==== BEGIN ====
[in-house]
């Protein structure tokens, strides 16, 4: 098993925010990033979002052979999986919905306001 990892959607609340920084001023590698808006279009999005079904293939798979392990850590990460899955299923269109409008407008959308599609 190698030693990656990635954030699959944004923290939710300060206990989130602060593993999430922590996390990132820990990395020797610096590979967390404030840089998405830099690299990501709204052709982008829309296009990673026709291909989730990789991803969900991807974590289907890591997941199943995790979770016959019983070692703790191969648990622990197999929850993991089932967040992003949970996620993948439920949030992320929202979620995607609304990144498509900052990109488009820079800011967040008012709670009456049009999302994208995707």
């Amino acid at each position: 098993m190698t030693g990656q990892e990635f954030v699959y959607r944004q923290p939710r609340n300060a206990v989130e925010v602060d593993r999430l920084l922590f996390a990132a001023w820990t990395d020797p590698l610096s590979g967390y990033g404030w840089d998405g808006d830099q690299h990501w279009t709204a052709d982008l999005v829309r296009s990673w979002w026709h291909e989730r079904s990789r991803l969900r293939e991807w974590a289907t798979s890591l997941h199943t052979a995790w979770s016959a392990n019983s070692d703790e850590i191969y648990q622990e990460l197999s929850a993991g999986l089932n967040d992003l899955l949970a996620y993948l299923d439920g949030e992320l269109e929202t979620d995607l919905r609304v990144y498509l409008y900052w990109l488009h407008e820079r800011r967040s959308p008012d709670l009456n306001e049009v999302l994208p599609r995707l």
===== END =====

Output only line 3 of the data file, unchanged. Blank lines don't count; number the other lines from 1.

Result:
């Amino acid at each position: 098993m190698t030693g990656q990892e990635f954030v699959y959607r944004q923290p939710r609340n300060a206990v989130e925010v602060d593993r999430l920084l922590f996390a990132a001023w820990t990395d020797p590698l610096s590979g967390y990033g404030w840089d998405g808006d830099q690299h990501w279009t709204a052709d982008l999005v829309r296009s990673w979002w026709h291909e989730r079904s990789r991803l969900r293939e991807w974590a289907t798979s890591l997941h199943t052979a995790w979770s016959a392990n019983s070692d703790e850590i191969y648990q622990e990460l197999s929850a993991g999986l089932n967040d992003l899955l949970a996620y993948l299923d439920g949030e992320l269109e929202t979620d995607l919905r609304v990144y498509l409008y900052w990109l488009h407008e820079r800011r967040s959308p008012d709670l009456n306001e049009v999302l994208p599609r995707l």